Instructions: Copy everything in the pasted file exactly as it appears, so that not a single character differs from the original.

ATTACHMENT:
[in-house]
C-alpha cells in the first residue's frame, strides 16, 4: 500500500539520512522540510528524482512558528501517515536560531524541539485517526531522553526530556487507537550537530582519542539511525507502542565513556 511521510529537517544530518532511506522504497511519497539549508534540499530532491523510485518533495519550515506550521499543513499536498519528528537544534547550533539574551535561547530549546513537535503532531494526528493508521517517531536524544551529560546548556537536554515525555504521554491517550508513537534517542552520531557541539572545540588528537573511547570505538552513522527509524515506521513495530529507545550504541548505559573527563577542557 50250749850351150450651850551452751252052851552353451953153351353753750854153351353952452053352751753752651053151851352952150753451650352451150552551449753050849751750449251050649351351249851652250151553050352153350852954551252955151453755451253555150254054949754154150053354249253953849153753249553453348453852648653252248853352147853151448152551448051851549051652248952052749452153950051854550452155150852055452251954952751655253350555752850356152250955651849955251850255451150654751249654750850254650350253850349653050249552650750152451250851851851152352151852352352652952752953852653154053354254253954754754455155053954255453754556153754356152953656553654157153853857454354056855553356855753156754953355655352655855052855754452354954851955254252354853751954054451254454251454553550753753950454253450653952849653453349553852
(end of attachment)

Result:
[in-house]
C-alpha cells in the first residue's frame, strides 16, 4: 500500500539520512522540510528524482512558528501517515536560531524541539485517526531522553526530556487507537550537530582519542539511525507502542565513556 511521510529537517544530518532511506522504497511519497539549508534540499530532491523510485518533495519550515506550521499543513499536498519528528537544534547550533539574551535561547530549546513537535503532531494526528493508521517517531536524544551529560546548556537536554515525555504521554491517550508513537534517542552520531557541539572545540588528537573511547570505538552513522527509524515506521513495530529507545550504541548505559573527563577542557 50250749850351150450651850551452751252052851552353451953153351353753750854153351353952452053352751753752651053151851352952150753451650352451150552551449753050849751750449251050649351351249851652250151553050352153350852954551252955151453755451253555150254054949754154150053354249253953849153753249553453348453852648653252248853352147853151448152551448051851549051652248952052749452153950051854550452155150852055452251954952751655253350555752850356152250955651849955251850255451150654751249654750850254650350253850349653050249552650750152451250851851851152352151852352352652952752953852653154053354254253954754754455155053954255453754556153754356152953656553654157153853857454354056855553356855753156754953355655352655855052855754452354954851955254252354853751954054451254454251454553550753753950454253450653952849653453349553852